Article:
Gimmick aims to be a lisp language that features static type checking, first class concurrency support and native code generation on top of a classic Scheme-like core.
At present, all of these features are missing and only a basic interpreter exists that can be called from within a Go program.
- readline - a Go library implementing readline features (
cmd/gimmickREPL dependency only)
- echo - a Go http router used for the Ruse server
The dependency Go libraries can be installed with the following commands.
go get github.com/chzyer/readline go get github.com/tbogdala/gimmick
First, build the main tool:
cd $GOPATH/src/github.com/tbogdala/gimmick/cmd/gimmick go build
Once this executable is built, it can be called with a command-line
parameter to indicate the operation to perform. At present only the
command is supported.
To start the REPL interpreter, run the following:
./gimmick repl <file_to_load.gmk>*
At this point, you can enter in code and evaluate it in a multiline fashion.
The following special commands are supported:
.helpprints the list of special commands
.parseshows the parse message for the current sexp
.quitexits the REPL
.resetresets the environment currently used for evaluation
.typeshows the type of the last result value
[empty line]erases the current command in a multi-line context
- basic interpreter easily callable from Go
- uses symbolic expressions (sexp) for code and data like a lisp
- embedded HTTP server within the REPL for editor integration
- supports types: int64, float64, boolean, lists, symbols and strings
- basic math operations:
- basic comparisons:
- basic special forms:
- special syntax for:
quasiquoteas backquote (`),
unquoteas a comma (,), and
unquote-splicingas comma-ampersand (,@)
- basic lisp list functions:
- function construction:
- variable number of parameters with the form:
(lambda (x y . z) ...)
- non-hygienic macros (lisp style) with the form:
(defmacro name (args) body)
- basic timing for benchmarks:
(timed-apply <proc> <args>*)
- tail-call optimized
A more verbose guide to the current language features can be found in
Many major features are yet to come:
- transition unit tests to gimmick itself
- module system
- static type checking
- concurrency support
- consider possible error handling mechanisms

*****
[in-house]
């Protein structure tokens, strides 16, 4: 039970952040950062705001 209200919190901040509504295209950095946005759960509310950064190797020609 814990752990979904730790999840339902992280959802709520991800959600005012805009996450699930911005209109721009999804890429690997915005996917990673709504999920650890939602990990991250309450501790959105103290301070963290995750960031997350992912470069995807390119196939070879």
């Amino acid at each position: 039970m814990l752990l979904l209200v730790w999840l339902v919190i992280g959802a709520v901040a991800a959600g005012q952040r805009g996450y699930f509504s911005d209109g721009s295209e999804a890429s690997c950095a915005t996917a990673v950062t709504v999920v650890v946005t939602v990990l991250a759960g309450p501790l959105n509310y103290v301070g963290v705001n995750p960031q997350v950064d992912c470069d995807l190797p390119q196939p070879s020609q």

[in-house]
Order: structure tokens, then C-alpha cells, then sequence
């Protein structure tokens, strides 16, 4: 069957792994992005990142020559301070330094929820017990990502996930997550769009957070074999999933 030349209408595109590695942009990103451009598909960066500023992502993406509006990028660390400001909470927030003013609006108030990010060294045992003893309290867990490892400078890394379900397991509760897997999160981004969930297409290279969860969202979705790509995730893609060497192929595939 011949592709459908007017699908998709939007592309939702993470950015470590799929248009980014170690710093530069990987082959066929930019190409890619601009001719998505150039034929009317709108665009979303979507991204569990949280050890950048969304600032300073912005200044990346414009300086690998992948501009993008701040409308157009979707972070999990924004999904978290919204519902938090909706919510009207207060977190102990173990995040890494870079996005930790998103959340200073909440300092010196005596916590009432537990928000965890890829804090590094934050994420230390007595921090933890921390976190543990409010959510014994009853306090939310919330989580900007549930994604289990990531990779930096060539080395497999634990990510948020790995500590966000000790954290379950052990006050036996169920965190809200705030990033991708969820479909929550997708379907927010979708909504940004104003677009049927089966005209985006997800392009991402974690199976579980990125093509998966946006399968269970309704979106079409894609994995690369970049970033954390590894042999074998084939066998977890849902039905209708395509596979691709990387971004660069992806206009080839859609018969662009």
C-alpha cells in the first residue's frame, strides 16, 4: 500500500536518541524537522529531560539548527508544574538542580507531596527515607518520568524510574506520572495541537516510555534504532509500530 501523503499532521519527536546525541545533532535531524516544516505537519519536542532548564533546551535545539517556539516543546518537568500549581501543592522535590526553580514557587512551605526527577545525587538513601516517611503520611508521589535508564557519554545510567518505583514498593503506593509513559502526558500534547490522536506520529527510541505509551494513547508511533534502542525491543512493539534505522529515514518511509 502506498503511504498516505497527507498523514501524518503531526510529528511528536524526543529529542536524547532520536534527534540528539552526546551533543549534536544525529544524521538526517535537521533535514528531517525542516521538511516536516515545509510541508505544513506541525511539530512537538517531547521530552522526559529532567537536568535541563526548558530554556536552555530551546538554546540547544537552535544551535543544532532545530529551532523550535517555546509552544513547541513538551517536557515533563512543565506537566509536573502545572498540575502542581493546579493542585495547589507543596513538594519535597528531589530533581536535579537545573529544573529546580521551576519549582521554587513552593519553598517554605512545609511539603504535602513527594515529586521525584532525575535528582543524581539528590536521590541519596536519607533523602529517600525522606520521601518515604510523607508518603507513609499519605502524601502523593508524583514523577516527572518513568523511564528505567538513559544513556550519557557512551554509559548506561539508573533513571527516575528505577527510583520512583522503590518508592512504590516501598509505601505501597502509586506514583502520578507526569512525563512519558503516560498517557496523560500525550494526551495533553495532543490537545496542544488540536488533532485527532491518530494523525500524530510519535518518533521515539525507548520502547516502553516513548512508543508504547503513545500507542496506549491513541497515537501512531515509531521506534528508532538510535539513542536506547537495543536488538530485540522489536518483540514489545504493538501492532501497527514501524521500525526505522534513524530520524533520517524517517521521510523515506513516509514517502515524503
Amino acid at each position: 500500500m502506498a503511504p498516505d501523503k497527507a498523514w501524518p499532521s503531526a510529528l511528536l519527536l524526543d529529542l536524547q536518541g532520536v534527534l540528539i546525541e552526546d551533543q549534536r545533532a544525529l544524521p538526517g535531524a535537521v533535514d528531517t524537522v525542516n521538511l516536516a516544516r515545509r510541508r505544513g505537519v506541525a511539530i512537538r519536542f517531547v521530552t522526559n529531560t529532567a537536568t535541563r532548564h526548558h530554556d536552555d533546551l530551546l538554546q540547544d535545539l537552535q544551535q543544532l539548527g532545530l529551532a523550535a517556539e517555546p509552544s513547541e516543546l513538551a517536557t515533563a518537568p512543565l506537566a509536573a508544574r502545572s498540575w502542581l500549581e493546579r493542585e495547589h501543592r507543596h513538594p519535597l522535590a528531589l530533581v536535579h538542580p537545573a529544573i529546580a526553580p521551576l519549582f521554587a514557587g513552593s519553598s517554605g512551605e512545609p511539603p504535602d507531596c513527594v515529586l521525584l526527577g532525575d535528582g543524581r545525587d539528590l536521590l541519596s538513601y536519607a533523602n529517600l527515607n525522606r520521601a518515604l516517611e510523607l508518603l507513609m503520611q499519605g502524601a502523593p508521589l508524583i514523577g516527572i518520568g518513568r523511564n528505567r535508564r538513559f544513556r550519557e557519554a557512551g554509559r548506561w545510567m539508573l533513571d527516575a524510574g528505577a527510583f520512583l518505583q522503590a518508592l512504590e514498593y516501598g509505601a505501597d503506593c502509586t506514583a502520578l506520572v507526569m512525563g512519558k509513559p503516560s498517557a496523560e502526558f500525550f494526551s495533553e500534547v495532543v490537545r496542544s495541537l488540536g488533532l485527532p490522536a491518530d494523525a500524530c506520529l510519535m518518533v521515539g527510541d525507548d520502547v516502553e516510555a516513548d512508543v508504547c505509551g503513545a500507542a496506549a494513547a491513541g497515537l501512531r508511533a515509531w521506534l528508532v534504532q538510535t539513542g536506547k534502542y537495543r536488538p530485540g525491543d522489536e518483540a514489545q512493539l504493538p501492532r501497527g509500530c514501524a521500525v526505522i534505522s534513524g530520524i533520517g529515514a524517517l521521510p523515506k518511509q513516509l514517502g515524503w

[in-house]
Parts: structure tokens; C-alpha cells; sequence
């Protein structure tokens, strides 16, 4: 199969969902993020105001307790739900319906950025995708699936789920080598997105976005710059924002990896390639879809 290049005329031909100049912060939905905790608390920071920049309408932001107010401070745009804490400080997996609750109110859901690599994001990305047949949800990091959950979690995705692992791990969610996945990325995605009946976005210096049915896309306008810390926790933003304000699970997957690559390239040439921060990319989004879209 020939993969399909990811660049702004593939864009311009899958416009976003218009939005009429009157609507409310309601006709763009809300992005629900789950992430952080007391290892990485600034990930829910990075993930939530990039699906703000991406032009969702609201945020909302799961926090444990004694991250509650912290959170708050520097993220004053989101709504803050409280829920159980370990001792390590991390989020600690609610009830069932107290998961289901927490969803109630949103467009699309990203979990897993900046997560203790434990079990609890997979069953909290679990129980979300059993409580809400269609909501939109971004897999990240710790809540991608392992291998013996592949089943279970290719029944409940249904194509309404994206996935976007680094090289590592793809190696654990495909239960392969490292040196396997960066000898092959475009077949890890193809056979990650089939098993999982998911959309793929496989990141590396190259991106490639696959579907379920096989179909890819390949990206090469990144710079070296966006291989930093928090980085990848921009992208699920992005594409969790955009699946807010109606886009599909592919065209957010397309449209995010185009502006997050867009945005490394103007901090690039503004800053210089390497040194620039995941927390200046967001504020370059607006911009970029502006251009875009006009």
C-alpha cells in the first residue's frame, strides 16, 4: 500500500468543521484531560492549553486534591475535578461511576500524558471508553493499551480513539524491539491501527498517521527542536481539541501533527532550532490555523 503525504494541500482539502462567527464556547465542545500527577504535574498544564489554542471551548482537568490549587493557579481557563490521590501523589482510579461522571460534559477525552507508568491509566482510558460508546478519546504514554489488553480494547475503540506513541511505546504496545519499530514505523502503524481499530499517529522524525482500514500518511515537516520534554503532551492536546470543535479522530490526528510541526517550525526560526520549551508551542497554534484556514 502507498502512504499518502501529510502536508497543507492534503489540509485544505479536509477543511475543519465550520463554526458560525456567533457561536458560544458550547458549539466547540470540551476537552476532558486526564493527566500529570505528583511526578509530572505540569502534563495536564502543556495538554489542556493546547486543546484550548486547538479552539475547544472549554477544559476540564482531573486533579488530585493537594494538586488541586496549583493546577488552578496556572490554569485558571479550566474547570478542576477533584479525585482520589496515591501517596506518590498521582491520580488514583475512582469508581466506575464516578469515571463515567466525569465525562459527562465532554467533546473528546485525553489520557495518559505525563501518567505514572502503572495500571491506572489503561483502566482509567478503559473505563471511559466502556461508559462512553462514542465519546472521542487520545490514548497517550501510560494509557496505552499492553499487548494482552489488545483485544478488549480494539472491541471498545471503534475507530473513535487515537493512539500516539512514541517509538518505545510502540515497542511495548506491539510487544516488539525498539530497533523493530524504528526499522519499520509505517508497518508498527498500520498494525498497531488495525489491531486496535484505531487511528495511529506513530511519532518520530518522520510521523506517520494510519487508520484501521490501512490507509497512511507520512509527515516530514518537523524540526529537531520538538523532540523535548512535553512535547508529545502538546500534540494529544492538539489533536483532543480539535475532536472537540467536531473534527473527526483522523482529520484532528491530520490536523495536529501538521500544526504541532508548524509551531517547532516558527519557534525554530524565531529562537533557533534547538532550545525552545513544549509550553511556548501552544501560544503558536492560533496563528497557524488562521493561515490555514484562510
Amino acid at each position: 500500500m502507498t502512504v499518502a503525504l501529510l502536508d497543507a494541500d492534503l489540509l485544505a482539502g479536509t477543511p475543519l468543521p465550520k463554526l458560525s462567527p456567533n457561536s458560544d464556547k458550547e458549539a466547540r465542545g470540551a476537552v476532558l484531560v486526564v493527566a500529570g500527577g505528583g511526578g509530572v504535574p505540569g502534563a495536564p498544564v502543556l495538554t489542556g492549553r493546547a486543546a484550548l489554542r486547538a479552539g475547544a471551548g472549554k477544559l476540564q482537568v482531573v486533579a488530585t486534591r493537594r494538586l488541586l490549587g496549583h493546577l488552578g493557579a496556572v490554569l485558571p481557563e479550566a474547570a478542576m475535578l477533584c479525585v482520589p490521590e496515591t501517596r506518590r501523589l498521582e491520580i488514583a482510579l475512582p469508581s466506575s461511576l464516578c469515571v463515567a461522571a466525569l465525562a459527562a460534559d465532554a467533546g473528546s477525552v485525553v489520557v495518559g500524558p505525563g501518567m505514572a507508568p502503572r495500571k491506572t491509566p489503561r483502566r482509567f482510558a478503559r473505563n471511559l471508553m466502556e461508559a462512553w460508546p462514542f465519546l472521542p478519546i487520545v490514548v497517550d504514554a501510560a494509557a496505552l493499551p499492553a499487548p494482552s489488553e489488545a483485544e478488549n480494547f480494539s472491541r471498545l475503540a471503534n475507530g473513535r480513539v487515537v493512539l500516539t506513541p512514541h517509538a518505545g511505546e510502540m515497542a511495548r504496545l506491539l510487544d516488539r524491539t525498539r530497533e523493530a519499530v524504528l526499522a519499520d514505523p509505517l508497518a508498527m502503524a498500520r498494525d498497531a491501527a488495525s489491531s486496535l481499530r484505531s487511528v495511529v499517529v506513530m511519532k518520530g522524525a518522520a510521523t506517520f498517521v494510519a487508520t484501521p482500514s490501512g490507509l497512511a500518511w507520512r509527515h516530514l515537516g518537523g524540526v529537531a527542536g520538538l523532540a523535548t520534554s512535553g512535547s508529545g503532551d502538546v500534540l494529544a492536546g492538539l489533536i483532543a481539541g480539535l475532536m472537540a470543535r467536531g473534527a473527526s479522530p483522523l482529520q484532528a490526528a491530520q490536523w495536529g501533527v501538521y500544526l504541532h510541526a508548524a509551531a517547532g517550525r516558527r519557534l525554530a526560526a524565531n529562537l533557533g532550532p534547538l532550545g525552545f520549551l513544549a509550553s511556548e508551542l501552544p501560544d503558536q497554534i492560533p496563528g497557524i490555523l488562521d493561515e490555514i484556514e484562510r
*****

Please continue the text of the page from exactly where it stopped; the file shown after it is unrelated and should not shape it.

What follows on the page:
- native code generation
- debugging support
- consider a 'safe' compilation/interpreter method that will not
have functions like
set!supported to fully enforce a non-mutable world view
A small example would look like this:
(begin (define fib (lambda (n) (if (< n 2) 1 (+ (fib (- n 1)) (fib (- n 2)))))) (fib 30) )
- (Windows only) The readline library used doesn't play nice with the terminal
mintty, but the executable works fine from the basic command prompt or other terminals such as cmder.
History and Thanks
One major influence on how this projected developed was Peter Norvig's article (How to Write a (Lisp) Interpreter (in Python)). Long before I read that article, I stumbled on Write Yourself a Scheme in 48 Hours back in my Haskell days. I messed around with it and started to believe in my ability to get something of my own up and running.
In the interim, I spent some time working with Lua having embedded it in my C graphics library called Portable Glue. All this time I wanted to use Scheme but things didn't work out despite some early success with my Gambit-C usage.
Now that I've been working on Fizzle and my associated game libraries, I've been looking for a good lisp-like embedded language and found quite a few. However, after some investigation, I felt that it'd be better if I start on my own language to support the features that I'm interested in. I came across this article on scm.go which helped restart me on the language design path. And naturally, I had to read the relevant portions of SICP.
Gimmick is released under the BSD license. See the LICENSE file for more details.